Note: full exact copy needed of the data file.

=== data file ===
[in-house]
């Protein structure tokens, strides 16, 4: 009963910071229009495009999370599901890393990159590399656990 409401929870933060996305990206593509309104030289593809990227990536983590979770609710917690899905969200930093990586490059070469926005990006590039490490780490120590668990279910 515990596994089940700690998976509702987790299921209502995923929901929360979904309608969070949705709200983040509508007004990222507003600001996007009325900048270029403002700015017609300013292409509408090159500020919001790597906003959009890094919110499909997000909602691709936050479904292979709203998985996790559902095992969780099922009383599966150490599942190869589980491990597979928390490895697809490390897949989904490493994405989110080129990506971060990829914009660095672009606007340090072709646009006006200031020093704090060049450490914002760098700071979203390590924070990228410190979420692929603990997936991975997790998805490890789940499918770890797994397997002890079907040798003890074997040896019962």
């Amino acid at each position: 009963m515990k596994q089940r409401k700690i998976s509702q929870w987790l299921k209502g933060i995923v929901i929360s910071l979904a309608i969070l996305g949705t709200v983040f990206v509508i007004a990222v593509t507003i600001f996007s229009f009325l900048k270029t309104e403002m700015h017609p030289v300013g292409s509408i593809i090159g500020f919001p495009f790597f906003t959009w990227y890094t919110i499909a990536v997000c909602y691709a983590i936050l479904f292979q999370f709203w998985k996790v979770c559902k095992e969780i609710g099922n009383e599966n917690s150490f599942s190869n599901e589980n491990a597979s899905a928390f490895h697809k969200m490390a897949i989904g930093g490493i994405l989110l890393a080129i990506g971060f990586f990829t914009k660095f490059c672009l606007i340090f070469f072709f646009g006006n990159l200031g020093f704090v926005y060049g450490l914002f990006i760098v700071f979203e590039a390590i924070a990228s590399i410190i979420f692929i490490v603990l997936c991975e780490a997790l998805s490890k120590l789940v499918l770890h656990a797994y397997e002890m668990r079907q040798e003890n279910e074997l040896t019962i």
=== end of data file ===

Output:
[in-house]
């Protein structure tokens, strides 16, 4: 009963910071229009495009999370599901890393990159590399656990 409401929870933060996305990206593509309104030289593809990227990536983590979770609710917690899905969200930093990586490059070469926005990006590039490490780490120590668990279910 515990596994089940700690998976509702987790299921209502995923929901929360979904309608969070949705709200983040509508007004990222507003600001996007009325900048270029403002700015017609300013292409509408090159500020919001790597906003959009890094919110499909997000909602691709936050479904292979709203998985996790559902095992969780099922009383599966150490599942190869589980491990597979928390490895697809490390897949989904490493994405989110080129990506971060990829914009660095672009606007340090072709646009006006200031020093704090060049450490914002760098700071979203390590924070990228410190979420692929603990997936991975997790998805490890789940499918770890797994397997002890079907040798003890074997040896019962």
């Amino acid at each position: 009963m515990k596994q089940r409401k700690i998976s509702q929870w987790l299921k209502g933060i995923v929901i929360s910071l979904a309608i969070l996305g949705t709200v983040f990206v509508i007004a990222v593509t507003i600001f996007s229009f009325l900048k270029t309104e403002m700015h017609p030289v300013g292409s509408i593809i090159g500020f919001p495009f790597f906003t959009w990227y890094t919110i499909a990536v997000c909602y691709a983590i936050l479904f292979q999370f709203w998985k996790v979770c559902k095992e969780i609710g099922n009383e599966n917690s150490f599942s190869n599901e589980n491990a597979s899905a928390f490895h697809k969200m490390a897949i989904g930093g490493i994405l989110l890393a080129i990506g971060f990586f990829t914009k660095f490059c672009l606007i340090f070469f072709f646009g006006n990159l200031g020093f704090v926005y060049g450490l914002f990006i760098v700071f979203e590039a390590i924070a990228s590399i410190i979420f692929i490490v603990l997936c991975e780490a997790l998805s490890k120590l789940v499918l770890h656990a797994y397997e002890m668990r079907q040798e003890n279910e074997l040896t019962i």